A group of city leaders dedicated to helping residents buy and repair homes recently moved into its own new residence on Main Street.
The Carolyn Van Schaik Home Ownership Center is a collection -- under one roof -- of four city agencies that have provided the same services to different areas of the city for years.
Located in the Carnegie Building at 1022 Main St., the center offers credit counseling, education in first-time homeownership, and grants and loans to help residents buy and rehabilitate homes. There will continue to be smaller offices throughout the city.
Though its first class was held last month, a formal opening ceremony was held Thursday afternoon, with state and local officials in attendance.
Until recently, it was thought that the leaders of the three nonprofit housing agencies in the city could not work together. "There was a long history of noncollaboration, but Carolyn was a visionary," said John Drake, executive director of nonprofit Center City Neighborhood Development Corp. "She dreamed the dream and forced us to dream it."
Van Schaik had been a director of the Center City agency and is admired for having had a passion to improve the community by addressing housing issues. She died at age 41 in June 2003 from injuries suffered in an automobile accident.
She had been especially instrumental in getting leaders of two of the agencies to communicate, said Larry Krizan, executive director of the nonprofit Niagara Falls Neighborhood Housing Services Corp., or NHS.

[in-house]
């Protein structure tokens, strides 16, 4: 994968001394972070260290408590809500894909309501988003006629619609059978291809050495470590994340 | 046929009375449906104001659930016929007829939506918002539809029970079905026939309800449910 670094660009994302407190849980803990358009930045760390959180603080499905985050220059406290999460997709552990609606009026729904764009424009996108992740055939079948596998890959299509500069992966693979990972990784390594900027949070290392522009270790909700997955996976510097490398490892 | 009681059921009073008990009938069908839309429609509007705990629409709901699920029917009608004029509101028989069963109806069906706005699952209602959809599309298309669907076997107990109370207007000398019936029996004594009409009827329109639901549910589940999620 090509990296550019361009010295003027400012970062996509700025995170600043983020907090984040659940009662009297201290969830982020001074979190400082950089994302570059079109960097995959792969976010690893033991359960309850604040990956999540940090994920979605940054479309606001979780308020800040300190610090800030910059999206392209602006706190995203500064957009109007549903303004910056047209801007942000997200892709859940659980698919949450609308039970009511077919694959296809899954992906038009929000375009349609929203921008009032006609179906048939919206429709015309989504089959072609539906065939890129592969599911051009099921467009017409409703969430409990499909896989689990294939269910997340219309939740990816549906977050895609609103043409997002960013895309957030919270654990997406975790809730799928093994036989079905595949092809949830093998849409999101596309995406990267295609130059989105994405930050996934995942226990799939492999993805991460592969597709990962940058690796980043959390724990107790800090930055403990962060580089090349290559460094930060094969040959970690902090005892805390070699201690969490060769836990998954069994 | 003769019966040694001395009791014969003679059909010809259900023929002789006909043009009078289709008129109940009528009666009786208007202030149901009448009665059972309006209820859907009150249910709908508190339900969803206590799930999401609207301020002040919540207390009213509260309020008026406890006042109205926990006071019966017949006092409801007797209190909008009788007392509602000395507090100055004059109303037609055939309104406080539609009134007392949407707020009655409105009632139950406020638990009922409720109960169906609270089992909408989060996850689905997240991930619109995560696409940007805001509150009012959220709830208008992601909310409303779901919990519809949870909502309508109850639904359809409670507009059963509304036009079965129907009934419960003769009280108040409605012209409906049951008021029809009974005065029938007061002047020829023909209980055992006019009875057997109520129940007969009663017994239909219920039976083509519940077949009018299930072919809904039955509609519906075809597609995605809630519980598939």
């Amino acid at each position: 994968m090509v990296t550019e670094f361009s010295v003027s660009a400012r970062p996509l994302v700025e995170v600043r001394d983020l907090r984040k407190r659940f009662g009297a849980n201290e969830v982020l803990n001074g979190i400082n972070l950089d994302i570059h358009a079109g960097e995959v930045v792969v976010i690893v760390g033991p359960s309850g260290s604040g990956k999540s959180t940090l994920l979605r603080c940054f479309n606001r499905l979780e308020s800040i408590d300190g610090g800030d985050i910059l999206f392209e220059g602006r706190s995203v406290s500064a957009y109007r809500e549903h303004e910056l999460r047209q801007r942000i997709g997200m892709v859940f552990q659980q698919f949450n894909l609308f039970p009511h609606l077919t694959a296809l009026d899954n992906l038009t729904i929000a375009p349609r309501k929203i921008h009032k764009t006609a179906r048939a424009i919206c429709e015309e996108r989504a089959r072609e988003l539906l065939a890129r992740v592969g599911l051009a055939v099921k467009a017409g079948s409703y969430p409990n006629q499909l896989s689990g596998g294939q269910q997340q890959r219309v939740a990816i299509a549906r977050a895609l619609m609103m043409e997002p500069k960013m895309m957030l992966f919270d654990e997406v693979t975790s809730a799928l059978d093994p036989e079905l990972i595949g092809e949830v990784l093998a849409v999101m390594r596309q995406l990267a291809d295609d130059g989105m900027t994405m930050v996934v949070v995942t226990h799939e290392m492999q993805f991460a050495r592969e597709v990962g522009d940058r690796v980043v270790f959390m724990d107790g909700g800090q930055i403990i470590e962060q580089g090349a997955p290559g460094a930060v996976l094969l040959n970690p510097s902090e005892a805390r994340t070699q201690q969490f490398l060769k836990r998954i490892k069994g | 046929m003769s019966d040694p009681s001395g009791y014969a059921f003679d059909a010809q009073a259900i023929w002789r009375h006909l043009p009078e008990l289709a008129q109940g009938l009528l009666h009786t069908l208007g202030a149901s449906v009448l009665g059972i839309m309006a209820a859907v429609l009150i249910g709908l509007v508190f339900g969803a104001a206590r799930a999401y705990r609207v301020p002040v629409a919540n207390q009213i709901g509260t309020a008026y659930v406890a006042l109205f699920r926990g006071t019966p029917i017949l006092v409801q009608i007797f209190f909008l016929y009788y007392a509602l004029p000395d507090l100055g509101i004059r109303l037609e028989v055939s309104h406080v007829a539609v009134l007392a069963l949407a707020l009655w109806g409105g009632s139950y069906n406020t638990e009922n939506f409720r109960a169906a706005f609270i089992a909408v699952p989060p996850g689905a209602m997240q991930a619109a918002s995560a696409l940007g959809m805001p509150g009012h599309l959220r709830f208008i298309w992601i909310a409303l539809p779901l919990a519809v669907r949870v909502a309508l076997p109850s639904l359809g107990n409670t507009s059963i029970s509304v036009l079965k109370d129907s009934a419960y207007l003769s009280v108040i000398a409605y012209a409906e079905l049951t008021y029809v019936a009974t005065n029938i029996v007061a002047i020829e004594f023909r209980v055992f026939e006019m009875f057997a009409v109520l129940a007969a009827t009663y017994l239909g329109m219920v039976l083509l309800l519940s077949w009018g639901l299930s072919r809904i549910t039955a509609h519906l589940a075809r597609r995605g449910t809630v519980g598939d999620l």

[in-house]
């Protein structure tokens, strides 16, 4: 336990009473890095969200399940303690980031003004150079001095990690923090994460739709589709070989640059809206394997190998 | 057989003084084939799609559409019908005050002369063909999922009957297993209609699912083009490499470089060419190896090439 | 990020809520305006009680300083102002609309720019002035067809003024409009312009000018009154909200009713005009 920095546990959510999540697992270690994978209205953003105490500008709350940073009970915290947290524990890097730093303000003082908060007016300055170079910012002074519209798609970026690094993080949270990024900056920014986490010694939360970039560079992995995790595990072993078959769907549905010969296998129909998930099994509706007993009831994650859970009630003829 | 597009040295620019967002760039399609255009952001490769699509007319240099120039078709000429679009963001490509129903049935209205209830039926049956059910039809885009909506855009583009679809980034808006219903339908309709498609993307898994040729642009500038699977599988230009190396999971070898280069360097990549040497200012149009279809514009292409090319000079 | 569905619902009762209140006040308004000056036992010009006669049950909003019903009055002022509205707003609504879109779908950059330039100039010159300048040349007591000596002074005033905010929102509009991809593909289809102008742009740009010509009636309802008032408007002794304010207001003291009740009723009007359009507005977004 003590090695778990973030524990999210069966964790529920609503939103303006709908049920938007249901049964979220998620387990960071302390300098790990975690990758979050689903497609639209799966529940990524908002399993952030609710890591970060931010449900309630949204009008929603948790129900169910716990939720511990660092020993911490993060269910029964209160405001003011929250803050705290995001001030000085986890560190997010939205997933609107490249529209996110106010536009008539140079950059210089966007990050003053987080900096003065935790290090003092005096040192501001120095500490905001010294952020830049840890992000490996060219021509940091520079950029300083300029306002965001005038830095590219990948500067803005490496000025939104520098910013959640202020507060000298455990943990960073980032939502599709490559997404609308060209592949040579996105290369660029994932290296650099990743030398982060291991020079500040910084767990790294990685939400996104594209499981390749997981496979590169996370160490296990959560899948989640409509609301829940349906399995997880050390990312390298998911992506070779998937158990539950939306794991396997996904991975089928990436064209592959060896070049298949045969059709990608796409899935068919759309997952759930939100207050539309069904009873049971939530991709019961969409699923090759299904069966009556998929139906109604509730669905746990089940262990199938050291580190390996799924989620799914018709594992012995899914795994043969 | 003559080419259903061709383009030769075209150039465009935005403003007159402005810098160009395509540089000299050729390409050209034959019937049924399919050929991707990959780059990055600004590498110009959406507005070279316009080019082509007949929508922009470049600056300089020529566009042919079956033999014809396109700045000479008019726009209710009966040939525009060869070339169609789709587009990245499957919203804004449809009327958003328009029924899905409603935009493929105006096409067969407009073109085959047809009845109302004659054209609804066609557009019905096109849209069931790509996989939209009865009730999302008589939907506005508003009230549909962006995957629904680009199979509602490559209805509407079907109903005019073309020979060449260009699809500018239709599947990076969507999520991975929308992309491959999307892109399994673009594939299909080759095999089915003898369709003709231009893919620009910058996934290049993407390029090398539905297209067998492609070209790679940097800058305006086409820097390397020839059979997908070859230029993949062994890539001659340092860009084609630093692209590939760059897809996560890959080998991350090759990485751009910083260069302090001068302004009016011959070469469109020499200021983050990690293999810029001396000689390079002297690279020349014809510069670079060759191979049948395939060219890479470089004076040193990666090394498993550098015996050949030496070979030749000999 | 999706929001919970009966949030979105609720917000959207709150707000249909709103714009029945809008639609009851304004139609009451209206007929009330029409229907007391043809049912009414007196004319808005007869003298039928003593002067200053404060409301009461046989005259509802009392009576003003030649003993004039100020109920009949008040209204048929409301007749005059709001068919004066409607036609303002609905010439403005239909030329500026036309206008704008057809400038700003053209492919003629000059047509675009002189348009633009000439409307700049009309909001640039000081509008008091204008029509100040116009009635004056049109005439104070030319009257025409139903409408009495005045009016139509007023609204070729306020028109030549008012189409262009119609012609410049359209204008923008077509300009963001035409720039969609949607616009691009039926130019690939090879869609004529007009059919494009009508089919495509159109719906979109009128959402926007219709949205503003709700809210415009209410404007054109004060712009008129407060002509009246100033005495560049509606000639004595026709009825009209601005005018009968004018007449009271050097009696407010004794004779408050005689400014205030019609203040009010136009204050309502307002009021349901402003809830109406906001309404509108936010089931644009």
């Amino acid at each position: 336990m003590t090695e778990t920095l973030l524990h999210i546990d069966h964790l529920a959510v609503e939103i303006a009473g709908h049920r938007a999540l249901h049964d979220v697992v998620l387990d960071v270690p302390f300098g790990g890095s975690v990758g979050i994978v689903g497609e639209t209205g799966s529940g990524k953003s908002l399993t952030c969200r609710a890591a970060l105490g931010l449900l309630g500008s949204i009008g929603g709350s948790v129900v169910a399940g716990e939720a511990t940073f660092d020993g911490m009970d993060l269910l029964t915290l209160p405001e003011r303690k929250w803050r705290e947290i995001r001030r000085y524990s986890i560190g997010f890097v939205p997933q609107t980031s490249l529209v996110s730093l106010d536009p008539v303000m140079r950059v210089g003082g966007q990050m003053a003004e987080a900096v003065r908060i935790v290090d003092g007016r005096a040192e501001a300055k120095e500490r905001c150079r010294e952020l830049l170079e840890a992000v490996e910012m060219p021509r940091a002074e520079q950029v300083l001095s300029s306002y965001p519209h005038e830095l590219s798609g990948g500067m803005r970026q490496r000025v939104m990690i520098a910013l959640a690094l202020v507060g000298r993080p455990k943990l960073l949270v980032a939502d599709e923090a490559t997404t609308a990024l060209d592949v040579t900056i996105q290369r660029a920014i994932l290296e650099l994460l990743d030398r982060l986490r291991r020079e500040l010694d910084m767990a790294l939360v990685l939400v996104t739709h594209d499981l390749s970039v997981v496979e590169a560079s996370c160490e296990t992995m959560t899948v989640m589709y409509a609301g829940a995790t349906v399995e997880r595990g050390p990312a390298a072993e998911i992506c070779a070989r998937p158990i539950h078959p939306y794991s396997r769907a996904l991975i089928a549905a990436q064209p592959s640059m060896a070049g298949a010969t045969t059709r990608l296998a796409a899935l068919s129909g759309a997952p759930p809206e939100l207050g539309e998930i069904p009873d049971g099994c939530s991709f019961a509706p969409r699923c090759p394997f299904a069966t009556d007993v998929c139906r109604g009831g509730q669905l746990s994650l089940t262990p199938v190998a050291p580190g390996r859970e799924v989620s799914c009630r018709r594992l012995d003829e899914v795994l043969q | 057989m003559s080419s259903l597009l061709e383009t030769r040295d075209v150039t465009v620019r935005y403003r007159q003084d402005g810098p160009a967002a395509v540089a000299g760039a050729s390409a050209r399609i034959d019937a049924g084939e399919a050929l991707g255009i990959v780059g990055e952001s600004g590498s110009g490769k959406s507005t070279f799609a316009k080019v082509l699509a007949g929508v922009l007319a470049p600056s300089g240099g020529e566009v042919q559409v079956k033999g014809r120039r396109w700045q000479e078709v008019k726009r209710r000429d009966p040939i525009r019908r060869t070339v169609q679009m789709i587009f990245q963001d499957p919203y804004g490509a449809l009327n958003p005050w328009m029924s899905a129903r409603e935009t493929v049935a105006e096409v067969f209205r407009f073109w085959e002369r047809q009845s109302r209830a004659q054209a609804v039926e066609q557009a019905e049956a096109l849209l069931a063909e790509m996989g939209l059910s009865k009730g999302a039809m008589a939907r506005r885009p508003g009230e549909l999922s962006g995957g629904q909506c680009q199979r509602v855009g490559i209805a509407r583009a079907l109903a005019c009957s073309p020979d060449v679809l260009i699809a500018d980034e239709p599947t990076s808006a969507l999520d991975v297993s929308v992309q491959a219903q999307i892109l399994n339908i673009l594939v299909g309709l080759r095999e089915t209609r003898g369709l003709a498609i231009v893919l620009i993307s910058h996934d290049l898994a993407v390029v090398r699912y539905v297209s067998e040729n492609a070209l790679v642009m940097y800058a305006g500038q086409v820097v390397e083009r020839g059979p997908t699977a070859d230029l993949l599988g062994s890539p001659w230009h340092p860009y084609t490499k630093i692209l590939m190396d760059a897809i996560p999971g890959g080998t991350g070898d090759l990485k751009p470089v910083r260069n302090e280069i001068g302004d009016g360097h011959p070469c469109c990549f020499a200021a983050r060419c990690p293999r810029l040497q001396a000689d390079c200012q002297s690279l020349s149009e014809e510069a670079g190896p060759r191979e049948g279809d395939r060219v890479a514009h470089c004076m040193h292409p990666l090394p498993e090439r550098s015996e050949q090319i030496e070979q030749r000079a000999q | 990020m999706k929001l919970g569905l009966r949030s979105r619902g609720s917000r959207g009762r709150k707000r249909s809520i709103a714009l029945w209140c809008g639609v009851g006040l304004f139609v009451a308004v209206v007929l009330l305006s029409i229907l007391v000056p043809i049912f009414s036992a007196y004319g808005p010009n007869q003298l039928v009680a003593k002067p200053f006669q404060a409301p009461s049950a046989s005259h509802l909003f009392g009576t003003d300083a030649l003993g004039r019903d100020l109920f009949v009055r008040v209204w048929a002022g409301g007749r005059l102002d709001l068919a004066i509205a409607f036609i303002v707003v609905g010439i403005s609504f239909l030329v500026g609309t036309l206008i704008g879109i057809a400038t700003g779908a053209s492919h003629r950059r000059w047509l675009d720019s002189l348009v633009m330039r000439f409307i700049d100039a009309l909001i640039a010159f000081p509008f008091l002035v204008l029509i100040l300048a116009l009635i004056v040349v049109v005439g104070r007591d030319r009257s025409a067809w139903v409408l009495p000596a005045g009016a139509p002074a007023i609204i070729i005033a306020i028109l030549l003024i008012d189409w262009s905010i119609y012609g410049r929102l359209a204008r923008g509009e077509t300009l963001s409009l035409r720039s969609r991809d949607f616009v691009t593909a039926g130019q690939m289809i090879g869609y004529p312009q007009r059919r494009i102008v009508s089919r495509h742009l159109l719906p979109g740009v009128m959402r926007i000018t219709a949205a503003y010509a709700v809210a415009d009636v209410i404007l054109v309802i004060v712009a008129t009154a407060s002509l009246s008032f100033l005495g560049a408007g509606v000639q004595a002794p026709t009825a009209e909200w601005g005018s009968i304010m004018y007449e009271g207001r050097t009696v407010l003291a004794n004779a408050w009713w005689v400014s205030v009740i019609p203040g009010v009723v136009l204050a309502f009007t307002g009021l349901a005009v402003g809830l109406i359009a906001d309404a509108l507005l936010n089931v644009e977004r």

Together, those agencies -- Center City and NHS -- produced 20 or 30 homebuyers last year, Krizan said.
Krizan, who manage the new center, said that with the collaboration of the newly created city Community Development Department and the third nonprofit, Highland Community Revitalization Committee Inc., he wants to increase that number to 100 or 200 new homebuyers.
The center will focus on low- to middle-income families, single-parent households and minorities, all groups that qualify for many federal programs and grants for first-mortgage financing and other programs.
Funding is also received on a continuing basis from six banks -- HSBC, M&T, KeyBank, First Niagara, Charter One and Citibank. Mayor Vince Anello, who made room for the center at the Carnegie Building and also ushered the project through, said he will appropriate a portion of local casino money to aid middle- to upper-income people who do not qualify for federal programs but need help to buy or improve homes.
Krizan said that homeowners make communities prosperous and that Niagara Falls has a homeownership rate of only 50 percent, compared with the national average of about 69 percent.